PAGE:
Publication Date

2017-03-09

Availability

Open access

Embargo Period

2017-03-09

Degree Type

Dissertation

Degree Name

Doctor of Philosophy (PHD)

Department

Marine Geology and Geophysics (Marine)

Date of Defense

2015-08-29

First Committee Member

Falk Amelung

Second Committee Member

Shimon Wdowinski

Third Committee Member

Guoqing Lin

Fourth Committee Member

Timothy H Dixon

Abstract

InSAR has been proved to be useful for detecting large scale small surface motion from space. For a series of environmental phenomenon and their associated geomechanical processes, new insights are obtained from spatio-temporal information provided by InSAR. However, for some applications, how to get reliable deformation signal, how to use these information, and how to build the mechanical models remain some questions. For ice mass loss estimation problem, it is easy to build a linear inverse model from observed deformation. Unfortunately, this model is highly under-determined, which means the places far from the ice margin are usually poorly constrained while the places close to the ice margin are underestimated. For present-day hydraulic fracturing problem, only the upper crust is sensitive to the load change. But the existing global 1-D earth models usually have a coarse resolution in crust. Moreover, these models are typically from seismic wave velocities representing the dynamic moduli instead of the static moduli required for the hydraulic fracturing modeling. For geological carbon sequestration study, there was one successful attempt based on InSAR in the desert in 2008 and almost no new result comes out after that. The main problem is that most carbon sequestration projects are located in rural areas where less stable reflection targets can be found. In this dissertation I will try to answer the questions listed above. I will discuss two different methods solving the under-determined linear inverse problem for ice mass loss estimation in chapter 2 and 3. For the second question, I will discuss two different test sites and their crustal elasticity in chapter 4 and 5. In chapter 6 I will discuss the development of a time-series analysis method for retrieving small surface deformation at carbon sequestration injection sites in north America.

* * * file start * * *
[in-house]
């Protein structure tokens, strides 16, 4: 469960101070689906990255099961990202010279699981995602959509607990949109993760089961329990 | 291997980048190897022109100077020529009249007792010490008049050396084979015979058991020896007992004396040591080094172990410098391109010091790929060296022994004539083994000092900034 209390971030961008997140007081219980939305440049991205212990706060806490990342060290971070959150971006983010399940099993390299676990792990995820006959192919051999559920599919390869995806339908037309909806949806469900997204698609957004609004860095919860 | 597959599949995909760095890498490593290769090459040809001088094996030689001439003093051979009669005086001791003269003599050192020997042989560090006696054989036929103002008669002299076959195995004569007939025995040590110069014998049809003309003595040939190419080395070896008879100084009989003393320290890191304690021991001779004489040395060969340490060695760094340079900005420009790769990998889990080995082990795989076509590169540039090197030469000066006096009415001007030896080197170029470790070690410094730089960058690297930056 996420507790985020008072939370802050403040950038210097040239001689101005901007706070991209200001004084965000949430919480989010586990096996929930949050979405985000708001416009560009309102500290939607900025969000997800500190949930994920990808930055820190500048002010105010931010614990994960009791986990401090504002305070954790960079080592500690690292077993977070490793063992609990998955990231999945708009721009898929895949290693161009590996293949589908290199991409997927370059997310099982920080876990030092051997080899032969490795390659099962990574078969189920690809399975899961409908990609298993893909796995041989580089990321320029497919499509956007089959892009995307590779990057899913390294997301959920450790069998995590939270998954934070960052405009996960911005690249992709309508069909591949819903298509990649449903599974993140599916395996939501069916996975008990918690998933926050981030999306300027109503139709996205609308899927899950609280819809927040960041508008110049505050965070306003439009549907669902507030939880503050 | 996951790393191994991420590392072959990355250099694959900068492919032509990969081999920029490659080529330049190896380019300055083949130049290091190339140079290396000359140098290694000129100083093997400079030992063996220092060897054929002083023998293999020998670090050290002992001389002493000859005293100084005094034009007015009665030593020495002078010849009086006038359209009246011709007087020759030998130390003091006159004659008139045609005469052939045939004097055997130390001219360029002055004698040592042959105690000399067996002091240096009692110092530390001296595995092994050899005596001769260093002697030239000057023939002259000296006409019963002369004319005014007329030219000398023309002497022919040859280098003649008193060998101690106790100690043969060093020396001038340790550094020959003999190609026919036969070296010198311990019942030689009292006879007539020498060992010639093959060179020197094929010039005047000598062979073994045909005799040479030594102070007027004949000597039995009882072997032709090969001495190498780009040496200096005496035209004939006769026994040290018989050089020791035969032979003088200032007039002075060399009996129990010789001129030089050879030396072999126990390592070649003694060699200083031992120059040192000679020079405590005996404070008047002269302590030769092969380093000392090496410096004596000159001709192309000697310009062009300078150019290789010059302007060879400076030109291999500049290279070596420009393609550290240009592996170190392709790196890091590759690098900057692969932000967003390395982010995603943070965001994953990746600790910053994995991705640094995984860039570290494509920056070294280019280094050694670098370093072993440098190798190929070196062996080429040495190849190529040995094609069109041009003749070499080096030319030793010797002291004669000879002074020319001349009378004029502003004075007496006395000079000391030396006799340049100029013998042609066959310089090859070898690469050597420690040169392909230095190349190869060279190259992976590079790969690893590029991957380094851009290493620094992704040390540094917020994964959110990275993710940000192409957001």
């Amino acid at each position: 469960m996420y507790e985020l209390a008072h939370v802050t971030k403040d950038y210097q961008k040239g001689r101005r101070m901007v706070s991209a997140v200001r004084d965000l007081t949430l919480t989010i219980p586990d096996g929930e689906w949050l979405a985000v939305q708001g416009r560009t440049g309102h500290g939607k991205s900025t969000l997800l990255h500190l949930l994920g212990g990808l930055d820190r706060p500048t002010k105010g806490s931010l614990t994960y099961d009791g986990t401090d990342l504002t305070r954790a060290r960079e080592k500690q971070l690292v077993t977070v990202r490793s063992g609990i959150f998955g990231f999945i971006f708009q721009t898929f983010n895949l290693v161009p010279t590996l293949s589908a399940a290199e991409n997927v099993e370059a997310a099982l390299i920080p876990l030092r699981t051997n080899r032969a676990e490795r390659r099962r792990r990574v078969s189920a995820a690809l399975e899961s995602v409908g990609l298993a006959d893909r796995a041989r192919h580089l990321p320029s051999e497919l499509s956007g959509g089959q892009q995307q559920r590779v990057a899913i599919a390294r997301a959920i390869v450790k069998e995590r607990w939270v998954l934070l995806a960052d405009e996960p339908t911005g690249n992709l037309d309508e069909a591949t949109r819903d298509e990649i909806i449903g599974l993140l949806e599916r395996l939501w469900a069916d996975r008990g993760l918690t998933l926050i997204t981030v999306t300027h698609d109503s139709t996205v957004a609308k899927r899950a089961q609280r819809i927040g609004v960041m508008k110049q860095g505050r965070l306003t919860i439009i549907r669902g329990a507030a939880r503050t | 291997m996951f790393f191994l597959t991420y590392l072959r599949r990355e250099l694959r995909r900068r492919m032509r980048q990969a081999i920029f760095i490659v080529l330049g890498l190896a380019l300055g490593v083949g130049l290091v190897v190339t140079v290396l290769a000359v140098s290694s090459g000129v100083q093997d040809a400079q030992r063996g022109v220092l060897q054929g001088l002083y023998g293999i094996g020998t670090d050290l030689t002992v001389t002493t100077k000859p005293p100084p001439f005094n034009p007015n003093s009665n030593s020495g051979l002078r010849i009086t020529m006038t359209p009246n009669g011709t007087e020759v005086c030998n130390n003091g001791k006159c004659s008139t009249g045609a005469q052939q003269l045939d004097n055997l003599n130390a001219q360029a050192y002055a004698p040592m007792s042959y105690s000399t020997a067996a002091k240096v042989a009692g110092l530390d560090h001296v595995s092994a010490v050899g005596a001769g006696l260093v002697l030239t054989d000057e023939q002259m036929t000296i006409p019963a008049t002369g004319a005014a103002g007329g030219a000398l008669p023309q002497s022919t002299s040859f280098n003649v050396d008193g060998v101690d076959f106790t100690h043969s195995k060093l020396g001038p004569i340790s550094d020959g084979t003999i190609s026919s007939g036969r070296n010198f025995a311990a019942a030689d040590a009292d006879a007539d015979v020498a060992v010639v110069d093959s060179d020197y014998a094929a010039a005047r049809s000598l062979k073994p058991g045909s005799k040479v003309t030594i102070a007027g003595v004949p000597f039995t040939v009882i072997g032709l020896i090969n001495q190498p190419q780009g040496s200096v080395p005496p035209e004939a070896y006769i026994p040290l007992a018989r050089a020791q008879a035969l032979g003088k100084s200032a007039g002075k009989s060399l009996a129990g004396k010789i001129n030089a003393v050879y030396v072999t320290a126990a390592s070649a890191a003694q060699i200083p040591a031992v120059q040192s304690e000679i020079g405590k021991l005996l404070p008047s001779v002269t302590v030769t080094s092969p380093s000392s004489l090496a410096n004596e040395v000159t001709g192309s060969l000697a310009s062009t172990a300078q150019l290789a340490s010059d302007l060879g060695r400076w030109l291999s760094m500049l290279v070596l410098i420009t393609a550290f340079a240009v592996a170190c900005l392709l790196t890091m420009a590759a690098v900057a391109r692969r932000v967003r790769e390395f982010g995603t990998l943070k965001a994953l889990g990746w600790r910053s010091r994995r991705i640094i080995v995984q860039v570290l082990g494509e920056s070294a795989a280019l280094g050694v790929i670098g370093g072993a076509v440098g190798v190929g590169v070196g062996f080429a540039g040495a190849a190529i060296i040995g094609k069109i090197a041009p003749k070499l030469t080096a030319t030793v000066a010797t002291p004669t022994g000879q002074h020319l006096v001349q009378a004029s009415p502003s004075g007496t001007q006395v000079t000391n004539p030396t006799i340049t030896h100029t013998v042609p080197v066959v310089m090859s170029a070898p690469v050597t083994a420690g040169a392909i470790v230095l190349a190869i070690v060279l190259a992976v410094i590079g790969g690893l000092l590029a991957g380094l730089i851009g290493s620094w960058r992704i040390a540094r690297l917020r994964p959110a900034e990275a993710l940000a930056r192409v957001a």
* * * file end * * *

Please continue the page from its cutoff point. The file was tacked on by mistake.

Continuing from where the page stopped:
Keywords

InSAR; time-series; deformation; crust; glacier; carbon sequestration

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